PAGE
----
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Boris Johnson delivered closed the Conservative Party conference on Wednesday with a speech to party members in Manchester. Here are the key takeaways from the prime minister’s address.
1. Not about policy
Party leaders often use their set-piece conference speeches to announce headline grabbing new policies. Johnson did not. Aside from a new £3,000 “levelling up premium” for talented maths, physics and chemistry teachers to go and work in areas which need them, the PM largely avoided new commitments to deliver on his “levelling up” slogan. Instead Johnson painted a broader rhetorical picture about his “mission” to decrease geographical inequalities.
2. Defended tax rises
The prime minister devoted a key section of his speech to defending his decision to raise national insurance, a move that has worried many Tory MPs and grassroots members, in order to pump more money into the NHS and social care in the wake of the Covid pandemic.
He said the only other option was for the government to borrow more. “I can tell you – Margaret Thatcher would not have ignored the meteorite that has just crashed through the public finances,” Johnson said. “She would have wagged her finger and said: ‘More borrowing now is just higher interest rates, and even higher taxes later.’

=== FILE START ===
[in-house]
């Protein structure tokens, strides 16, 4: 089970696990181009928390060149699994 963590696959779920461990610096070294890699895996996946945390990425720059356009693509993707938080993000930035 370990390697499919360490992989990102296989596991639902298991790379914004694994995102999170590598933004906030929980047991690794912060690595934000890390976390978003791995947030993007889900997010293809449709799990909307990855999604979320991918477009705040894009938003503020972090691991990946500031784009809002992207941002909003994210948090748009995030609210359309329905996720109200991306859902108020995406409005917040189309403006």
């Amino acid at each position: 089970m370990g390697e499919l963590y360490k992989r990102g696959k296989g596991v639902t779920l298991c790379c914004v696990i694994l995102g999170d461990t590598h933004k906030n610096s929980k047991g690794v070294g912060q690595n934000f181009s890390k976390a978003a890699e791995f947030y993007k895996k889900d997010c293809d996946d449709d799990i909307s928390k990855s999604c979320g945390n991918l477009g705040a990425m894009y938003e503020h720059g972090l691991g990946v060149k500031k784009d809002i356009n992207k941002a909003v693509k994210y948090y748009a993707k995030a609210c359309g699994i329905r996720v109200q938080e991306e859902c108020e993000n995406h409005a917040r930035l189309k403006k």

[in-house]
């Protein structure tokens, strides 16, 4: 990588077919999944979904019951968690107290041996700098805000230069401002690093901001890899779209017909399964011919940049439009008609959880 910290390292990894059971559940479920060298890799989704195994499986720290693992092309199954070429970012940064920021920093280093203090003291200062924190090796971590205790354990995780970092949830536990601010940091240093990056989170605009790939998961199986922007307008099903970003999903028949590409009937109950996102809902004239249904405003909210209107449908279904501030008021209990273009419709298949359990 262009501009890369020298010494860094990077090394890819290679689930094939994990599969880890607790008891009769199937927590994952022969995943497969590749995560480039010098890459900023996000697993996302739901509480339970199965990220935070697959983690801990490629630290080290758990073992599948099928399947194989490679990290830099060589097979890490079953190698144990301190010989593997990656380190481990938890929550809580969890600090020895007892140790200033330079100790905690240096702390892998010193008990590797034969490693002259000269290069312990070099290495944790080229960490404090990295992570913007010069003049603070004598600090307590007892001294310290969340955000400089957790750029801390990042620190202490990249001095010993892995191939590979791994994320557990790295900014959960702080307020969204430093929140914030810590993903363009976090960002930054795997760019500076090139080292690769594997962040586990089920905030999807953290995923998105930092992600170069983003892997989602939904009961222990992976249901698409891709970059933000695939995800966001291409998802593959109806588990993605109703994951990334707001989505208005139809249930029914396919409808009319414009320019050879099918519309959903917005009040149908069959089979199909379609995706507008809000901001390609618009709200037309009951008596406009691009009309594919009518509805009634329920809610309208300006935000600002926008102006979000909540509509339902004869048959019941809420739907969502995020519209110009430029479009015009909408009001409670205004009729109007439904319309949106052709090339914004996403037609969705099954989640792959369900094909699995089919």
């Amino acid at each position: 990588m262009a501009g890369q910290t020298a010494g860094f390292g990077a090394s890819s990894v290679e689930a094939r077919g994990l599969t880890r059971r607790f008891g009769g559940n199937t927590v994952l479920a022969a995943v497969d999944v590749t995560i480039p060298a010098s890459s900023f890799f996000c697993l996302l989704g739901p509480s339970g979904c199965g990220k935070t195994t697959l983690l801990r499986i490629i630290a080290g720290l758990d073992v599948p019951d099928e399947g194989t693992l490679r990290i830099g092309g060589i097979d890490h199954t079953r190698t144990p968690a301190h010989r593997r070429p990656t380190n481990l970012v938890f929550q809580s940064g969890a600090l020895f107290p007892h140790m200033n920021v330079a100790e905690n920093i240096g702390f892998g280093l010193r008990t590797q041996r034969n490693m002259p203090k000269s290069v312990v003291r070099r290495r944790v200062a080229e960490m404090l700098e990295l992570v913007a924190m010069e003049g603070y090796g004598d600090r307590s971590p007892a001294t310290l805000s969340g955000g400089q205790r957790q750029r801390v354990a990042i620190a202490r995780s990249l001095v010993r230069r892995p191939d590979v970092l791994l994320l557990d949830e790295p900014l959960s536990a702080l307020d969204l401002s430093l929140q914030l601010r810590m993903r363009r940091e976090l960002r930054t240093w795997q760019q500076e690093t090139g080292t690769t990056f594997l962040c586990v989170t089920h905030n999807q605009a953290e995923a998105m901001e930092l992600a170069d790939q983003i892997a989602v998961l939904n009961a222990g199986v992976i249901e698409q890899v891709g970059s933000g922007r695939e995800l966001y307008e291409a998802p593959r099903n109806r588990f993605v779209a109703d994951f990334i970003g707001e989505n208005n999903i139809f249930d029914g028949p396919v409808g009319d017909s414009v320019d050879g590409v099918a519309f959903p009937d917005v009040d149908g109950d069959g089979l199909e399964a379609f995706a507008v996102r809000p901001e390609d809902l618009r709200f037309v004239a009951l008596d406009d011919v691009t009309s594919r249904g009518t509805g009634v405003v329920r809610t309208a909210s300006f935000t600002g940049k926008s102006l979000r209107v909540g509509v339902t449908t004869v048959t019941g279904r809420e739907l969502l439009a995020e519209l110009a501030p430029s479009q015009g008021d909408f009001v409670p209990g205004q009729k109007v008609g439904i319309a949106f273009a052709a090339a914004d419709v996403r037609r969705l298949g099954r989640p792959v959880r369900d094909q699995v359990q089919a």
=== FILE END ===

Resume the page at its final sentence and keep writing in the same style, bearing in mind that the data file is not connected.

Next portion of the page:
Johnson tried to reassure Tory activists that eventually the UK would be a “high-wage, high-skilled, high-productivity and, yes, thereby a low-tax economy”.
3. Back to the office
Johnson urged people to go back to their workplaces after working from home because of the coronavirus pandemic. “As we come out of Covid, our towns and cities are going to be buzzing with life because we know that a productive workforce needs the spur that only comes with face-to-face meetings and water cooler gossip,” he said. “If young people are to learn on the job in the way they always have and must, we will and must see people back in the office.” It came after Tory chairman Oliver Dowden told Tory activists that “people need to get off their Pelotons and back to their desks”.
4. Culture war
Johnson used his speech to plug away at a culture war. He told Tory members “defend our history” from “cancel culture iconoclasm”. The PM said some people on the left wanted to “rewrite our national story”. A running theme of the conference were attacks on an ill-defined “woke” culture, which the party sees as a key dividing line ahead of the next election.
5. Attacks on Labour
Keir Starmer used his speech to Labour’s conference last week to try and make a break from the Jeremy Corbyn-era and move the party back towards the centre ground. But Johnson wants to tie the Labour leader to his predecessor and said Starmer was still being “pushed this way and that by a Corbynista mob”.